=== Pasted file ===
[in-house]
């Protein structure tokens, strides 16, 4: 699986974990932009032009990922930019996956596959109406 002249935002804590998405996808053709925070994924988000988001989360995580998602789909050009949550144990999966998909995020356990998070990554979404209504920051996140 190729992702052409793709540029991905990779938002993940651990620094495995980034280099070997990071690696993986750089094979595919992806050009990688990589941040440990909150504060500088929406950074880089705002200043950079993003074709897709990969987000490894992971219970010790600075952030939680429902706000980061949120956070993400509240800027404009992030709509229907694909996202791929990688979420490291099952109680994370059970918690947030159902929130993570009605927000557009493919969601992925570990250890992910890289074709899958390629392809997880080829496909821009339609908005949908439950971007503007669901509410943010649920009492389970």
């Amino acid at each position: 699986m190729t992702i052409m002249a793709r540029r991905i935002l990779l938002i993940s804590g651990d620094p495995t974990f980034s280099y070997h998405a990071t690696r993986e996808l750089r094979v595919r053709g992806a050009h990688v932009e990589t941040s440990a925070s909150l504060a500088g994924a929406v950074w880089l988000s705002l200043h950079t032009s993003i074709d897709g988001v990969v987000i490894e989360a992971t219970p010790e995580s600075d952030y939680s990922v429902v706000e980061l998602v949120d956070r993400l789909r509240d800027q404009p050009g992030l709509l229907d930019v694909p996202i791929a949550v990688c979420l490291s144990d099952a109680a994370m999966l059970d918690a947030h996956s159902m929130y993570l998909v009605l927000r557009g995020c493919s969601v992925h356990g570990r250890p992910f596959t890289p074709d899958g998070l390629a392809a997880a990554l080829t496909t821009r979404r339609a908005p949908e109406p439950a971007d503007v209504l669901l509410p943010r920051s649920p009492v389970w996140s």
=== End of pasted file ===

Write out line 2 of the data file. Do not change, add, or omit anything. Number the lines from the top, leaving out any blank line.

């Protein structure tokens, strides 16, 4: 699986974990932009032009990922930019996956596959109406 002249935002804590998405996808053709925070994924988000988001989360995580998602789909050009949550144990999966998909995020356990998070990554979404209504920051996140 190729992702052409793709540029991905990779938002993940651990620094495995980034280099070997990071690696993986750089094979595919992806050009990688990589941040440990909150504060500088929406950074880089705002200043950079993003074709897709990969987000490894992971219970010790600075952030939680429902706000980061949120956070993400509240800027404009992030709509229907694909996202791929990688979420490291099952109680994370059970918690947030159902929130993570009605927000557009493919969601992925570990250890992910890289074709899958390629392809997880080829496909821009339609908005949908439950971007503007669901509410943010649920009492389970």